And why are the sports writers still putting the words "Chargers" and "playoffs" in the same sentence?

Tuesday, December 17, 2013

Wives Can Confuse You

My auto license expires in February, and the state sends a renewal notice about four months before the expiration, so I went ahead and renewed this month. My wife is amazed by the fact that for most of 2014 my car will be running around with a 2015 sticker on it. She finds that amazing and difficult to understand. It did not bother her at all that for most of 2013 it was running around with a 2014 sticker on it, or that in 2012 it had a 2013 sticker...

For the sake of comity in the household I agreed with her that it was very strange. Husbands do things like that.

"Young White Males"

Piers Morgan was holding a discussion with a psychiatrist last night on the subject of school shootings. Morgan was, as usual, blaming the guns, saying that if we didn‘t have guns young white males wouldn’t go crazy because “it is always young white males between the ages of 18 and 24” and it is the gun culture that causes young white males to go crazy.

The psychiatrist to some degree in agreement but was trying to make the point that there is a bit more to it than that, such as teaching our young to accept disappointment and how to be resilient. Morgan was having none of it, repeatedly insisting that guns cause young white males to go crazy. When the psychiatrist spoke of the “black culture which teaches that a gun is a necessary fixture for being a man,” Morgan got all huffy and said that “this is not about the black culture, is it” because the shootings are always done by young white males.

The psychiatrist finally got tired of Morgan’s idiocy and told him that the shootings covered by the media were always young white males, but that he was certain that as many or more shootings occurred in black schools and were not covered because “the white-controlled media does not care what happens in black schools.”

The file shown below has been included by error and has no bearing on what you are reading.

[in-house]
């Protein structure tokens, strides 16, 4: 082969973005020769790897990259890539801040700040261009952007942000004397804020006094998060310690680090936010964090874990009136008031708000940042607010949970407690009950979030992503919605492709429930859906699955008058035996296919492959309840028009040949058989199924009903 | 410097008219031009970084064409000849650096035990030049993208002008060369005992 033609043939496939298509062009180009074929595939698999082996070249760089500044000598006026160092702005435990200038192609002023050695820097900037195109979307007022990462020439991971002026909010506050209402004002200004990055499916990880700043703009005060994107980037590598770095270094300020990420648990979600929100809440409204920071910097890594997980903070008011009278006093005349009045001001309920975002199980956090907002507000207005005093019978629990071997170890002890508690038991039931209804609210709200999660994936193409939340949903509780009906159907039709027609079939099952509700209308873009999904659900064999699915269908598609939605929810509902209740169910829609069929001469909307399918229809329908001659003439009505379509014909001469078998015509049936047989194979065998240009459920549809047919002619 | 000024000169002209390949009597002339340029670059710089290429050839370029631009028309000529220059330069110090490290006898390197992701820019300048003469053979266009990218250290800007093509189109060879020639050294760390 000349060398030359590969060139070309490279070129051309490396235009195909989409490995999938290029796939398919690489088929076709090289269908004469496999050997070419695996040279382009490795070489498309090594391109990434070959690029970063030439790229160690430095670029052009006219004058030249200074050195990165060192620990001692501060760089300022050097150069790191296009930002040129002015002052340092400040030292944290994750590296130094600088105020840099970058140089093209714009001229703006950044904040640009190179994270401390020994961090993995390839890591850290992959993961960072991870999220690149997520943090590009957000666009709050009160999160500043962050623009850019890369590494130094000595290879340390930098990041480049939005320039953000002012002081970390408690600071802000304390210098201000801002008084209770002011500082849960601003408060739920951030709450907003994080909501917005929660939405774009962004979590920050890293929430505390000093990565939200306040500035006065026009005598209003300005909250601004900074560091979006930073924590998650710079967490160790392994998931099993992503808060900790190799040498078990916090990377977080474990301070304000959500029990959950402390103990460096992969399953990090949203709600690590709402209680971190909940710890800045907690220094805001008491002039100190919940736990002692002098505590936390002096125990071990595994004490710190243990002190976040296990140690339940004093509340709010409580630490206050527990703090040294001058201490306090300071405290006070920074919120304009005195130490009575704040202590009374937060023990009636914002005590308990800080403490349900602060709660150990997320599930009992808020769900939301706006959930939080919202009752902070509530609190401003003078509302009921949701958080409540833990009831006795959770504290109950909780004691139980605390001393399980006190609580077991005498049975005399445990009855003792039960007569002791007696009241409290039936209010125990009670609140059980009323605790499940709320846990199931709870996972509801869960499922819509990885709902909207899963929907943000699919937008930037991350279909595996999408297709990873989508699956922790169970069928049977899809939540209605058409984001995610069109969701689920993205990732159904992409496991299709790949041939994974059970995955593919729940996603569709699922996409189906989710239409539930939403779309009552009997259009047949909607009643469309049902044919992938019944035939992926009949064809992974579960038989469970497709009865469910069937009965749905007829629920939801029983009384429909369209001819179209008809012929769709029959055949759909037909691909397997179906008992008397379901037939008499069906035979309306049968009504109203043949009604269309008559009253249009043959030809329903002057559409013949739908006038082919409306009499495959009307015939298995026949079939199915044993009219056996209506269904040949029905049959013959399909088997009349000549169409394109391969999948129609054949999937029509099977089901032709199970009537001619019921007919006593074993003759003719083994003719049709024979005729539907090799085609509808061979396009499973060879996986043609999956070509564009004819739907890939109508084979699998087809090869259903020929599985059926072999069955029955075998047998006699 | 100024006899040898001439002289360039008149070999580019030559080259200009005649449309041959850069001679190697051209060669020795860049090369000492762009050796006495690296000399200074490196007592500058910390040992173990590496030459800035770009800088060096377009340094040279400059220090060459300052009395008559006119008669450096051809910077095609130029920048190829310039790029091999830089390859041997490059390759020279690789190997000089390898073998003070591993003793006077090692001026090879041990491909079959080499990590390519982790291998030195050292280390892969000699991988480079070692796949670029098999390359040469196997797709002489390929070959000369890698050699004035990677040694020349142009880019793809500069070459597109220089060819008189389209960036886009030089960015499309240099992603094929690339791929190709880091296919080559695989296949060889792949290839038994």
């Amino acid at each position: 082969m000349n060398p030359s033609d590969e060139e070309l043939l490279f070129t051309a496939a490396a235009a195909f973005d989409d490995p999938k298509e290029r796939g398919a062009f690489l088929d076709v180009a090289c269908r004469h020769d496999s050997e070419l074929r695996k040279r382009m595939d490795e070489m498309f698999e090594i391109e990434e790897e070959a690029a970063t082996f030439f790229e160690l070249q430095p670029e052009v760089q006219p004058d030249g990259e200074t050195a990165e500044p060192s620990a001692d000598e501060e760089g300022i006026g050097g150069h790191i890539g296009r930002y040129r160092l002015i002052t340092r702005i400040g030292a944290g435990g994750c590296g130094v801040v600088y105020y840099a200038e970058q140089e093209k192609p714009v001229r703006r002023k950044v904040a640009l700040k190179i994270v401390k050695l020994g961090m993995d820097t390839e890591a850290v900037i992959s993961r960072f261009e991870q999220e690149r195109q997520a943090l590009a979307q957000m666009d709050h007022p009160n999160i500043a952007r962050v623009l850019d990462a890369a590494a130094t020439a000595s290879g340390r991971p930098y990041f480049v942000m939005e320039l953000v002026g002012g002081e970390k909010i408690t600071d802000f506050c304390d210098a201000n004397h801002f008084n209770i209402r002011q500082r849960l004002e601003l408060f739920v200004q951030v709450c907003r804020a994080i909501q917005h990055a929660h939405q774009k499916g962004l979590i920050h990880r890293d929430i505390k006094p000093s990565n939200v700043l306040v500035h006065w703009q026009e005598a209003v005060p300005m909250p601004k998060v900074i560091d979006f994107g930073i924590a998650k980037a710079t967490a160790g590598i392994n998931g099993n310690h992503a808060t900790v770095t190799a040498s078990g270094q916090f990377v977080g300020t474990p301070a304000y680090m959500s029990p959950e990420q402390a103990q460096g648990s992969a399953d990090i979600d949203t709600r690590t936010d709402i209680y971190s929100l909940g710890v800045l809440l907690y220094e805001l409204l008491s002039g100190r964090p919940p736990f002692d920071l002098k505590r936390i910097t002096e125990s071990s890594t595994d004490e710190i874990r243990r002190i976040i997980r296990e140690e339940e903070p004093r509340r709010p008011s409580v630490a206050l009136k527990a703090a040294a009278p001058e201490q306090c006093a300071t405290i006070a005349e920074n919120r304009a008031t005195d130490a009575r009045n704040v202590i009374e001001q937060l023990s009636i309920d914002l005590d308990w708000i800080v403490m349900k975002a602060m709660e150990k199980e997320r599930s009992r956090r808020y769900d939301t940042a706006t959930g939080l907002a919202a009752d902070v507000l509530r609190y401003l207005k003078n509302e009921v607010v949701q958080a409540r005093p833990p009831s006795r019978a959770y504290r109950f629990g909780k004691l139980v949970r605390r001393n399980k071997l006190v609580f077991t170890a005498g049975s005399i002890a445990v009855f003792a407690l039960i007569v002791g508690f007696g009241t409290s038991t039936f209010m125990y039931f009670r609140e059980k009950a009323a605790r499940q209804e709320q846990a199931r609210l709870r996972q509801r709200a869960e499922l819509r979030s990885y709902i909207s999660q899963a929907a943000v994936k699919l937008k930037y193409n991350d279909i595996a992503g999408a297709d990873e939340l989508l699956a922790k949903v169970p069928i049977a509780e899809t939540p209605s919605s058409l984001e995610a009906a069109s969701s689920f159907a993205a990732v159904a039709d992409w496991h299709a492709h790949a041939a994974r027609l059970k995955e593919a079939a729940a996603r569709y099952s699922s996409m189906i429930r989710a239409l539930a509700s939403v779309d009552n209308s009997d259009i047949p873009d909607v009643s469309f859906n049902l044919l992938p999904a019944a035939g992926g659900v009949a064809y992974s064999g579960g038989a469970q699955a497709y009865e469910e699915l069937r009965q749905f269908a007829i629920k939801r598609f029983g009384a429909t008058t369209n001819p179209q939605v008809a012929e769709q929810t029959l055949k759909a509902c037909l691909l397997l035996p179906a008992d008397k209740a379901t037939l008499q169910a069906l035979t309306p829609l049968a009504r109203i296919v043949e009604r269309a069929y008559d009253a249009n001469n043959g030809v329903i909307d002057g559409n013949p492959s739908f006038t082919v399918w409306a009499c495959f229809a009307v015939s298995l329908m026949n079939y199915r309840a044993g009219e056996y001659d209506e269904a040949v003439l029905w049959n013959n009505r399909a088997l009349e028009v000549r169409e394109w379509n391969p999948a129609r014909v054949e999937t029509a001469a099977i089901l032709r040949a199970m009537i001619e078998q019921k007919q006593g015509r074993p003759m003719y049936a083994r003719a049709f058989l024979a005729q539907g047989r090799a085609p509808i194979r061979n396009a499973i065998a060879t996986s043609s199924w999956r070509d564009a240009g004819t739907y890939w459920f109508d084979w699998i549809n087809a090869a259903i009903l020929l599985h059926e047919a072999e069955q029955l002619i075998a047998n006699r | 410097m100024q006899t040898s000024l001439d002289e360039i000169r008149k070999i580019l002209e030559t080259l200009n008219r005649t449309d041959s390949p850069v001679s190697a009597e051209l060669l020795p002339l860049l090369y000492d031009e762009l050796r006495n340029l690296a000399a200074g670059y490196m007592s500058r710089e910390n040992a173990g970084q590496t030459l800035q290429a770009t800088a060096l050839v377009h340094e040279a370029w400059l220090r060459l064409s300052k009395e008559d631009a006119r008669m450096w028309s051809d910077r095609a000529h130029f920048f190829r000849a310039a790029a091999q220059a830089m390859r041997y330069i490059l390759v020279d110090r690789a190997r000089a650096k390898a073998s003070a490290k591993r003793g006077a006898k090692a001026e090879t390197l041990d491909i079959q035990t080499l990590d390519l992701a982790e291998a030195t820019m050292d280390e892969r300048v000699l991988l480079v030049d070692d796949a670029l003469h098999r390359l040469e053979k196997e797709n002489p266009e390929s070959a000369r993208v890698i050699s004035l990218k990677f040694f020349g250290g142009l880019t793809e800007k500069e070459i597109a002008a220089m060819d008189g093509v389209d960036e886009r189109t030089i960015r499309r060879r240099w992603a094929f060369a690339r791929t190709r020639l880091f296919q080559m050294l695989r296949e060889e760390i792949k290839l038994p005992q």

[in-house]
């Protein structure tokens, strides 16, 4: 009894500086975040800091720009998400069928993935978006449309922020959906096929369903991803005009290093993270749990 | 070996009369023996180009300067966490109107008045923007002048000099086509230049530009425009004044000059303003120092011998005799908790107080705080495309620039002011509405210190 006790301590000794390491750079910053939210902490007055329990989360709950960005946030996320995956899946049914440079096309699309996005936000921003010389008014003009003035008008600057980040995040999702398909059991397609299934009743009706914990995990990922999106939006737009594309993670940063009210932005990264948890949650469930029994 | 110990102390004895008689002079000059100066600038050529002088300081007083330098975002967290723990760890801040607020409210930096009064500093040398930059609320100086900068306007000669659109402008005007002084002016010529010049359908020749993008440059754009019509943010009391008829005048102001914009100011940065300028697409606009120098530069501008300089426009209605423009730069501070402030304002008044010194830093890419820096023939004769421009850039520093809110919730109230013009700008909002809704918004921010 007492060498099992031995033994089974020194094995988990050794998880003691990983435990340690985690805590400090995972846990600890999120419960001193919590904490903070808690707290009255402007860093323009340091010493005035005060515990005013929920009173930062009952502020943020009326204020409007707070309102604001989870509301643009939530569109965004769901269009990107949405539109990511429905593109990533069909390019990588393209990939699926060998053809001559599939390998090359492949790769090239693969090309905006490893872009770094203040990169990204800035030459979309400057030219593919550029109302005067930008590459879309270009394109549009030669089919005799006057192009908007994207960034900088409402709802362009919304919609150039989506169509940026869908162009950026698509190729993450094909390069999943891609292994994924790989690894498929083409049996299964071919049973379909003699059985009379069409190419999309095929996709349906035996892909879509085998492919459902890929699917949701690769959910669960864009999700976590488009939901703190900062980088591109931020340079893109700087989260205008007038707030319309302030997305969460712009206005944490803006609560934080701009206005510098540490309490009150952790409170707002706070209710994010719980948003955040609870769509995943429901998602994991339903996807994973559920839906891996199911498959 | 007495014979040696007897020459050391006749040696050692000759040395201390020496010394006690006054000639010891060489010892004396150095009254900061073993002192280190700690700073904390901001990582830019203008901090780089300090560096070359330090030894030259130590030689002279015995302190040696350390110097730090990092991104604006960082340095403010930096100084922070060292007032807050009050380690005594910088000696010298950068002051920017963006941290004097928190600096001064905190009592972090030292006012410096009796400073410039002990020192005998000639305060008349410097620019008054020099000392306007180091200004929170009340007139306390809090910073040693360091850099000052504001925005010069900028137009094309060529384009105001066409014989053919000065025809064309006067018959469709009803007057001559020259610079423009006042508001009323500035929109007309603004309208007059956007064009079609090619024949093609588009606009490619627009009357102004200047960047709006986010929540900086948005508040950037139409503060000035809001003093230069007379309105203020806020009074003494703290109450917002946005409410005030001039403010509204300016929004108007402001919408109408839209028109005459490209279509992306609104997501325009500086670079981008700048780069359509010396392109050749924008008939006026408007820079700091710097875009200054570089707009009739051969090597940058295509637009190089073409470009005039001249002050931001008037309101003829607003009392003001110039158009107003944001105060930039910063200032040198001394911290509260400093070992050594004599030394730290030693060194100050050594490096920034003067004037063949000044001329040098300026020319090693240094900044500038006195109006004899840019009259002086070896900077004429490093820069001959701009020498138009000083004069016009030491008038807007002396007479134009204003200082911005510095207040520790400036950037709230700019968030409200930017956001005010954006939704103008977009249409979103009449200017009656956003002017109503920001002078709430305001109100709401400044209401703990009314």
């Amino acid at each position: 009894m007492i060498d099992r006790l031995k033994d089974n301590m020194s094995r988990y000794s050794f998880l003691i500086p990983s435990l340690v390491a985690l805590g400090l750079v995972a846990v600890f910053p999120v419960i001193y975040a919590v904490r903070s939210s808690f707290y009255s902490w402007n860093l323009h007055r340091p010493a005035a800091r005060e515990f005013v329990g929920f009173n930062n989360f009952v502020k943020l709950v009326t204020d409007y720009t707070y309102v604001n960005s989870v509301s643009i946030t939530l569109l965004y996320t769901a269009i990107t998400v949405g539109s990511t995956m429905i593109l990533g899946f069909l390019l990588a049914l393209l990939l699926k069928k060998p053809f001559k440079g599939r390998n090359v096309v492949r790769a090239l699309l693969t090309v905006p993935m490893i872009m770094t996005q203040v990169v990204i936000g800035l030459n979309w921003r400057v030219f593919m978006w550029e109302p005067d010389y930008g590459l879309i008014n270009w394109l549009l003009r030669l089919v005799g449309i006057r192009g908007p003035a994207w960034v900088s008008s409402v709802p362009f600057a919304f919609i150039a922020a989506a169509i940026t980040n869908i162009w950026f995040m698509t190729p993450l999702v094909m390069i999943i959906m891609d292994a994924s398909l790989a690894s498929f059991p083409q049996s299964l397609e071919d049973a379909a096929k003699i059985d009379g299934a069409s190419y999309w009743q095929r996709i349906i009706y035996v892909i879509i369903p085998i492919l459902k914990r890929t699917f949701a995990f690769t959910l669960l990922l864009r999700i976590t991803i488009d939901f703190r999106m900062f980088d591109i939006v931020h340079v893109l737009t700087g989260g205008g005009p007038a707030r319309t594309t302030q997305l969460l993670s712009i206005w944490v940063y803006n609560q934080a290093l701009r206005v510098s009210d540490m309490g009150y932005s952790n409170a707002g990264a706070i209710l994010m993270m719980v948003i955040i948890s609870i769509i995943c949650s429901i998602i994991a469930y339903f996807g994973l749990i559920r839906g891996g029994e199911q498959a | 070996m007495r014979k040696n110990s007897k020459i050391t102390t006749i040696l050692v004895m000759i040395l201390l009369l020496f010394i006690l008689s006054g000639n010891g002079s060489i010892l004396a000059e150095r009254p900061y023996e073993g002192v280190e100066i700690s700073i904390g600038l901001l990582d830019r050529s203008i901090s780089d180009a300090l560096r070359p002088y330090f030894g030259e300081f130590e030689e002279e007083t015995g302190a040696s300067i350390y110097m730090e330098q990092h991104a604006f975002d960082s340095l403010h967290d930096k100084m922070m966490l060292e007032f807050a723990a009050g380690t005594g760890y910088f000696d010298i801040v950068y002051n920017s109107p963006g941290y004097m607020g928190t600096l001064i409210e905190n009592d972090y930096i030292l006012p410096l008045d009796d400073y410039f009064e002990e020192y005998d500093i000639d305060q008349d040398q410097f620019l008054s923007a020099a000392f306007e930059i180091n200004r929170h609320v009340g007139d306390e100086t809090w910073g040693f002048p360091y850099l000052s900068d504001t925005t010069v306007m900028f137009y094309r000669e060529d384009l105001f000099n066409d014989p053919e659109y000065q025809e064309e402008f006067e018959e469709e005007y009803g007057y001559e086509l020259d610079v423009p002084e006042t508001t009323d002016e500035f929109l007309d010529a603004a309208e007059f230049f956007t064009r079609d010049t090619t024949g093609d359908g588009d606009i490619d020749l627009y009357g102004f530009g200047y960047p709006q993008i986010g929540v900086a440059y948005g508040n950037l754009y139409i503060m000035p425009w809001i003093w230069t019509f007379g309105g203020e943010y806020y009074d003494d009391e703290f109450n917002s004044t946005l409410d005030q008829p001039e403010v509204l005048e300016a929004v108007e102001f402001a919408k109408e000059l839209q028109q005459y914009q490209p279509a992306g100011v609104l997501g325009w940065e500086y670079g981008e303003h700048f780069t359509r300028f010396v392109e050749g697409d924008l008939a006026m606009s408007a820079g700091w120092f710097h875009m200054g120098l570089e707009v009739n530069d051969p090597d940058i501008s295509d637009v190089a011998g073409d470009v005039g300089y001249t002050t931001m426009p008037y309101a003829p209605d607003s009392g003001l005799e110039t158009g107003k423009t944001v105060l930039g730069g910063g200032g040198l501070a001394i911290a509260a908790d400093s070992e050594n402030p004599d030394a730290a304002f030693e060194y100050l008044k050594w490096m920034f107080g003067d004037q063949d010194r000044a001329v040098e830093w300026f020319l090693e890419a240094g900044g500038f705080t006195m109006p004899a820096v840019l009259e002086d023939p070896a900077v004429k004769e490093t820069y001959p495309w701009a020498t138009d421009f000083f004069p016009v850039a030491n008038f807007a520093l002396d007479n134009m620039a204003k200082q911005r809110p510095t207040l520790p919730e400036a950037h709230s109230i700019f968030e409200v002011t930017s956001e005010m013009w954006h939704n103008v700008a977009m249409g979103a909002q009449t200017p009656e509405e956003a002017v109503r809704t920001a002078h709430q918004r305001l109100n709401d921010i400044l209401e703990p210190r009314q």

Piers Morgan should have slinked off of the set in abject mortification, but of course was unfazed by having been made to look like a complete idiot. Being an idiot is a natural state for him, so he merely proceeded with the discussion, but he did quit prattling about “young white males.”

Sunday, December 15, 2013

Sweet Weekend

The Chargers beat the Broncos. Navy made it twelve straight over Army (note heading above). The New Orleans Criminals lost. Eli Manning not only lost, he was shut out, had five interceptions and finished with a 31.9 quarterback rating. And Miami beat the New England Patriots.

We will not talk about what Denver did to my fantasy football team.

Funky Math

An obscure (to me) blog wrote Monday of a “mysterious law that predicts the size of the world’s largest cities,” called “Zipf’s Law.” Apparently, this guy Zipf was a linguist who discovered this “law” with respect to word usage, and has since discovered that it is pretty much universal. With respect to cities, it means that a nation’s largest city is twice as large as the second largest, the second is twice as large as the third largest, and so on.

Just take a look at the top ranked cities in the United States by population. In the 2010 census, the biggest city in the U.S., New York, had a population of 8,175,133. Los Angeles, ranked number 2, had a population of 3,792,621. And the cities in the next three ranks, Chicago, Houston and Philadelphia, clock in at 2,695,598, 2,100,263 and 1,526,006 respectively. You can see that obviously the numbers aren't exact, but looked at statistically, they are remarkably consistent with Zipf's predictions.

To say that “the numbers aren’t exact” is more than a little bit of an understatement, and to say that “they are remarkably consistent with Zipf's predictions” is nothing short of delusional. At my first casual glance I saw two cities which are essentially the same size.

The first one works reasonably okay; Los Angeles at 3,792,621 is at least within hand grenade distance of the 4,087,566 which would be half of New York’s 8,175,133.

But half of Los Angeles is 1,896,310 and that is a lot closer to #4 Houston than it is #3 Chicago, smaller than either one of them, and it’s getting pretty close to #5 Philadelphia. We only had one step in Mr. Zipf’s putative “law” before things went to shit, and the author of this piece didn’t notice.

And it gets worse; much worse. Half of #3 Chicago would be 1,347,799, which is nowhere even close to #4 Houston. In fact, Chicago and Houston are for all practical purposes about the same size. Half of #3 Chicago is significantly smaller than #5 Philadelphia.